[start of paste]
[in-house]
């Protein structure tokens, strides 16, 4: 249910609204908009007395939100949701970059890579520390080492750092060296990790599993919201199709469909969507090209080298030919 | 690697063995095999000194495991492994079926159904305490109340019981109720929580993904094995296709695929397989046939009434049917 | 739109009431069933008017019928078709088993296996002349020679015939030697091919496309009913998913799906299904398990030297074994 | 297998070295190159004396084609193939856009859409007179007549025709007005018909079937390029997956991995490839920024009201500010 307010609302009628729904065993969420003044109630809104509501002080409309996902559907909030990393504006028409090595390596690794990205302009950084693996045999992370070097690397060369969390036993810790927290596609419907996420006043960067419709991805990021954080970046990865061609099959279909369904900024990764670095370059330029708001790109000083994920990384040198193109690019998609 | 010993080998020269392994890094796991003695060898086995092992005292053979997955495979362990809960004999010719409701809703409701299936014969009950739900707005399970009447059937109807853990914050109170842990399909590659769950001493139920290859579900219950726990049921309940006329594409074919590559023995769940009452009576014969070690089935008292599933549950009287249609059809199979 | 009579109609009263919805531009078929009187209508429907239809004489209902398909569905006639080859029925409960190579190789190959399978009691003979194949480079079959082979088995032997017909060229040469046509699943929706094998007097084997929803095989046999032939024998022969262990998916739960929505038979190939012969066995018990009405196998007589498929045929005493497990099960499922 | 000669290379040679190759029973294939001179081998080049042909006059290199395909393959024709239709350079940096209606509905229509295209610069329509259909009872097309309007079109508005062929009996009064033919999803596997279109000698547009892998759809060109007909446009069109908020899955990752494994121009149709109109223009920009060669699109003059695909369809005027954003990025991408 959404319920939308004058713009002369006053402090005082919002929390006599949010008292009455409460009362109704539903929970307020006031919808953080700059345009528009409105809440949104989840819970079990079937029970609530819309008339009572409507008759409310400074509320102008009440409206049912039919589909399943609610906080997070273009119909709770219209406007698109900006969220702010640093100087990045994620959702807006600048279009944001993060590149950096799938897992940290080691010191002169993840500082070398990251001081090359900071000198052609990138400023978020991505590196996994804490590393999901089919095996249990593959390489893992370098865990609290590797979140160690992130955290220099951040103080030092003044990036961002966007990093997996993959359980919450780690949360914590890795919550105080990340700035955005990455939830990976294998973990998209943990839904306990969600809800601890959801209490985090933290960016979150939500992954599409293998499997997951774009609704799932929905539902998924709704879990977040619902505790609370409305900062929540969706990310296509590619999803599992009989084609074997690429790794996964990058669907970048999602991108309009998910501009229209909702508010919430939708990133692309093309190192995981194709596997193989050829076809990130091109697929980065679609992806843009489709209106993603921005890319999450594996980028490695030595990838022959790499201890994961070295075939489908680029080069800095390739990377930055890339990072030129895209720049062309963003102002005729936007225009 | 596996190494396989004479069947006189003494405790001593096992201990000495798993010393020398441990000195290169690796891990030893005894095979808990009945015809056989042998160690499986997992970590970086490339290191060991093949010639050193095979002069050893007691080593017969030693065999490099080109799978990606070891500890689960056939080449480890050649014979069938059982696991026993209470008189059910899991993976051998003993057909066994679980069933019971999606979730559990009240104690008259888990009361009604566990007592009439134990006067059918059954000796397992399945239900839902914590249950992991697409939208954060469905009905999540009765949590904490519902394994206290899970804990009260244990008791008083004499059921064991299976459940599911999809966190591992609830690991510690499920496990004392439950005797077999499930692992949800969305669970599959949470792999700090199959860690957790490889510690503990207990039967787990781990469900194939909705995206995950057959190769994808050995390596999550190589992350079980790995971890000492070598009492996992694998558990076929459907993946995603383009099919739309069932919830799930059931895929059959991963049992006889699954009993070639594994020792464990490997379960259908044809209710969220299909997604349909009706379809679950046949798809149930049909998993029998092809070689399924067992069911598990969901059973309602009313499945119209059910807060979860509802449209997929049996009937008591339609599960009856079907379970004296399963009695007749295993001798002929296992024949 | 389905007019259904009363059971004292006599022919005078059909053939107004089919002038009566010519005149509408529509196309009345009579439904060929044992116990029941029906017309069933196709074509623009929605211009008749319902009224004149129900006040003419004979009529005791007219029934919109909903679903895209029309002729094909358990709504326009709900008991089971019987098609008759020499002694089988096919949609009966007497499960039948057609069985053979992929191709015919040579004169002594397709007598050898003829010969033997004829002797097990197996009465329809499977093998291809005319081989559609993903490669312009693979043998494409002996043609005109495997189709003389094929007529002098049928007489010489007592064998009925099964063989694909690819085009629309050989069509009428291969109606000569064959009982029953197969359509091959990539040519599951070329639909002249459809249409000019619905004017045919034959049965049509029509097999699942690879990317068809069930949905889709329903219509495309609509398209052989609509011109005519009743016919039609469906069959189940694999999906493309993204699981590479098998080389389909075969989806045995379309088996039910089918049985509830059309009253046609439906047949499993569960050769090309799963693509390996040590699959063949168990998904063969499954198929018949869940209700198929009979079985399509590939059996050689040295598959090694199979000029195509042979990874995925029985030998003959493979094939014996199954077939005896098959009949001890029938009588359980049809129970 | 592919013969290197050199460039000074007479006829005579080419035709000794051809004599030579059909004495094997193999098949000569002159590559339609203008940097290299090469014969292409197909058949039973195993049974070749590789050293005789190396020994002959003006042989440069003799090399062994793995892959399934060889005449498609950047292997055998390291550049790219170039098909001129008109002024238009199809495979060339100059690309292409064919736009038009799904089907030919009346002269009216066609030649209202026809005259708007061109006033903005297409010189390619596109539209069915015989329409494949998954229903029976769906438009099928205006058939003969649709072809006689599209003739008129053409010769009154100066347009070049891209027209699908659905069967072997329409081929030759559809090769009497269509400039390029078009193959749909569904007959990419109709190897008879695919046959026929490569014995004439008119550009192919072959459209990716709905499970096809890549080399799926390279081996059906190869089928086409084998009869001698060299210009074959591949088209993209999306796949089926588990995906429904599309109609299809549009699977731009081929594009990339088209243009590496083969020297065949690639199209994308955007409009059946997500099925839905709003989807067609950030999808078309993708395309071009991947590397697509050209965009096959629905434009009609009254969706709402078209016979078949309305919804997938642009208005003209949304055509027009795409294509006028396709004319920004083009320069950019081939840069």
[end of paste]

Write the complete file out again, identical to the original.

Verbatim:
[in-house]
């Protein structure tokens, strides 16, 4: 249910609204908009007395939100949701970059890579520390080492750092060296990790599993919201199709469909969507090209080298030919 | 690697063995095999000194495991492994079926159904305490109340019981109720929580993904094995296709695929397989046939009434049917 | 739109009431069933008017019928078709088993296996002349020679015939030697091919496309009913998913799906299904398990030297074994 | 297998070295190159004396084609193939856009859409007179007549025709007005018909079937390029997956991995490839920024009201500010 307010609302009628729904065993969420003044109630809104509501002080409309996902559907909030990393504006028409090595390596690794990205302009950084693996045999992370070097690397060369969390036993810790927290596609419907996420006043960067419709991805990021954080970046990865061609099959279909369904900024990764670095370059330029708001790109000083994920990384040198193109690019998609 | 010993080998020269392994890094796991003695060898086995092992005292053979997955495979362990809960004999010719409701809703409701299936014969009950739900707005399970009447059937109807853990914050109170842990399909590659769950001493139920290859579900219950726990049921309940006329594409074919590559023995769940009452009576014969070690089935008292599933549950009287249609059809199979 | 009579109609009263919805531009078929009187209508429907239809004489209902398909569905006639080859029925409960190579190789190959399978009691003979194949480079079959082979088995032997017909060229040469046509699943929706094998007097084997929803095989046999032939024998022969262990998916739960929505038979190939012969066995018990009405196998007589498929045929005493497990099960499922 | 000669290379040679190759029973294939001179081998080049042909006059290199395909393959024709239709350079940096209606509905229509295209610069329509259909009872097309309007079109508005062929009996009064033919999803596997279109000698547009892998759809060109007909446009069109908020899955990752494994121009149709109109223009920009060669699109003059695909369809005027954003990025991408 959404319920939308004058713009002369006053402090005082919002929390006599949010008292009455409460009362109704539903929970307020006031919808953080700059345009528009409105809440949104989840819970079990079937029970609530819309008339009572409507008759409310400074509320102008009440409206049912039919589909399943609610906080997070273009119909709770219209406007698109900006969220702010640093100087990045994620959702807006600048279009944001993060590149950096799938897992940290080691010191002169993840500082070398990251001081090359900071000198052609990138400023978020991505590196996994804490590393999901089919095996249990593959390489893992370098865990609290590797979140160690992130955290220099951040103080030092003044990036961002966007990093997996993959359980919450780690949360914590890795919550105080990340700035955005990455939830990976294998973990998209943990839904306990969600809800601890959801209490985090933290960016979150939500992954599409293998499997997951774009609704799932929905539902998924709704879990977040619902505790609370409305900062929540969706990310296509590619999803599992009989084609074997690429790794996964990058669907970048999602991108309009998910501009229209909702508010919430939708990133692309093309190192995981194709596997193989050829076809990130091109697929980065679609992806843009489709209106993603921005890319999450594996980028490695030595990838022959790499201890994961070295075939489908680029080069800095390739990377930055890339990072030129895209720049062309963003102002005729936007225009 | 596996190494396989004479069947006189003494405790001593096992201990000495798993010393020398441990000195290169690796891990030893005894095979808990009945015809056989042998160690499986997992970590970086490339290191060991093949010639050193095979002069050893007691080593017969030693065999490099080109799978990606070891500890689960056939080449480890050649014979069938059982696991026993209470008189059910899991993976051998003993057909066994679980069933019971999606979730559990009240104690008259888990009361009604566990007592009439134990006067059918059954000796397992399945239900839902914590249950992991697409939208954060469905009905999540009765949590904490519902394994206290899970804990009260244990008791008083004499059921064991299976459940599911999809966190591992609830690991510690499920496990004392439950005797077999499930692992949800969305669970599959949470792999700090199959860690957790490889510690503990207990039967787990781990469900194939909705995206995950057959190769994808050995390596999550190589992350079980790995971890000492070598009492996992694998558990076929459907993946995603383009099919739309069932919830799930059931895929059959991963049992006889699954009993070639594994020792464990490997379960259908044809209710969220299909997604349909009706379809679950046949798809149930049909998993029998092809070689399924067992069911598990969901059973309602009313499945119209059910807060979860509802449209997929049996009937008591339609599960009856079907379970004296399963009695007749295993001798002929296992024949 | 389905007019259904009363059971004292006599022919005078059909053939107004089919002038009566010519005149509408529509196309009345009579439904060929044992116990029941029906017309069933196709074509623009929605211009008749319902009224004149129900006040003419004979009529005791007219029934919109909903679903895209029309002729094909358990709504326009709900008991089971019987098609008759020499002694089988096919949609009966007497499960039948057609069985053979992929191709015919040579004169002594397709007598050898003829010969033997004829002797097990197996009465329809499977093998291809005319081989559609993903490669312009693979043998494409002996043609005109495997189709003389094929007529002098049928007489010489007592064998009925099964063989694909690819085009629309050989069509009428291969109606000569064959009982029953197969359509091959990539040519599951070329639909002249459809249409000019619905004017045919034959049965049509029509097999699942690879990317068809069930949905889709329903219509495309609509398209052989609509011109005519009743016919039609469906069959189940694999999906493309993204699981590479098998080389389909075969989806045995379309088996039910089918049985509830059309009253046609439906047949499993569960050769090309799963693509390996040590699959063949168990998904063969499954198929018949869940209700198929009979079985399509590939059996050689040295598959090694199979000029195509042979990874995925029985030998003959493979094939014996199954077939005896098959009949001890029938009588359980049809129970 | 592919013969290197050199460039000074007479006829005579080419035709000794051809004599030579059909004495094997193999098949000569002159590559339609203008940097290299090469014969292409197909058949039973195993049974070749590789050293005789190396020994002959003006042989440069003799090399062994793995892959399934060889005449498609950047292997055998390291550049790219170039098909001129008109002024238009199809495979060339100059690309292409064919736009038009799904089907030919009346002269009216066609030649209202026809005259708007061109006033903005297409010189390619596109539209069915015989329409494949998954229903029976769906438009099928205006058939003969649709072809006689599209003739008129053409010769009154100066347009070049891209027209699908659905069967072997329409081929030759559809090769009497269509400039390029078009193959749909569904007959990419109709190897008879695919046959026929490569014995004439008119550009192919072959459209990716709905499970096809890549080399799926390279081996059906190869089928086409084998009869001698060299210009074959591949088209993209999306796949089926588990995906429904599309109609299809549009699977731009081929594009990339088209243009590496083969020297065949690639199209994308955007409009059946997500099925839905709003989807067609950030999808078309993708395309071009991947590397697509050209965009096959629905434009009609009254969706709402078209016979078949309305919804997938642009208005003209949304055509027009795409294509006028396709004319920004083009320069950019081939840069």